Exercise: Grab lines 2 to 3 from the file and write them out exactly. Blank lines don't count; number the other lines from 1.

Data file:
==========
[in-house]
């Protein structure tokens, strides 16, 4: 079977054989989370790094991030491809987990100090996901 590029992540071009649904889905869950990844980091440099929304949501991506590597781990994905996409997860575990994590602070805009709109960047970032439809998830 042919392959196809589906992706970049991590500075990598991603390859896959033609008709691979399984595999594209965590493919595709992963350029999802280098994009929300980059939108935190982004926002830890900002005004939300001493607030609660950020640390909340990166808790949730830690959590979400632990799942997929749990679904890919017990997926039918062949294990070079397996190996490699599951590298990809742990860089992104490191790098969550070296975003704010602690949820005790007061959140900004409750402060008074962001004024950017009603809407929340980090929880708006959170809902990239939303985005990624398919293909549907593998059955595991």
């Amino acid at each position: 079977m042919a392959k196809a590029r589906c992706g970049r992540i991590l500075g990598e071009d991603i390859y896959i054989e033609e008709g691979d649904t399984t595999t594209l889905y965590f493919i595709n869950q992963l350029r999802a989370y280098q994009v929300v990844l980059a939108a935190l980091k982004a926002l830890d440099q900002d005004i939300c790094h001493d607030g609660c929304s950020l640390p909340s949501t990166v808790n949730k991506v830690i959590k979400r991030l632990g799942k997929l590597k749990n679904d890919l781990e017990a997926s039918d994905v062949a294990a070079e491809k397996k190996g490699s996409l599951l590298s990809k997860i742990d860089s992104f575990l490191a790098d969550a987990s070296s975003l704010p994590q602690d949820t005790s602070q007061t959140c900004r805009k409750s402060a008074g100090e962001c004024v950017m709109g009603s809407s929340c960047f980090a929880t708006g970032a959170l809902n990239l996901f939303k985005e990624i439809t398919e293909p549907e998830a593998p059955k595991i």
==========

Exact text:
């Protein structure tokens, strides 16, 4: 079977054989989370790094991030491809987990100090996901 590029992540071009649904889905869950990844980091440099929304949501991506590597781990994905996409997860575990994590602070805009709109960047970032439809998830 042919392959196809589906992706970049991590500075990598991603390859896959033609008709691979399984595999594209965590493919595709992963350029999802280098994009929300980059939108935190982004926002830890900002005004939300001493607030609660950020640390909340990166808790949730830690959590979400632990799942997929749990679904890919017990997926039918062949294990070079397996190996490699599951590298990809742990860089992104490191790098969550070296975003704010602690949820005790007061959140900004409750402060008074962001004024950017009603809407929340980090929880708006959170809902990239939303985005990624398919293909549907593998059955595991």
């Amino acid at each position: 079977m042919a392959k196809a590029r589906c992706g970049r992540i991590l500075g990598e071009d991603i390859y896959i054989e033609e008709g691979d649904t399984t595999t594209l889905y965590f493919i595709n869950q992963l350029r999802a989370y280098q994009v929300v990844l980059a939108a935190l980091k982004a926002l830890d440099q900002d005004i939300c790094h001493d607030g609660c929304s950020l640390p909340s949501t990166v808790n949730k991506v830690i959590k979400r991030l632990g799942k997929l590597k749990n679904d890919l781990e017990a997926s039918d994905v062949a294990a070079e491809k397996k190996g490699s996409l599951l590298s990809k997860i742990d860089s992104f575990l490191a790098d969550a987990s070296s975003l704010p994590q602690d949820t005790s602070q007061t959140c900004r805009k409750s402060a008074g100090e962001c004024v950017m709109g009603s809407s929340c960047f980090a929880t708006g970032a959170l809902n990239l996901f939303k985005e990624i439809t398919e293909p549907e998830a593998p059955k595991i």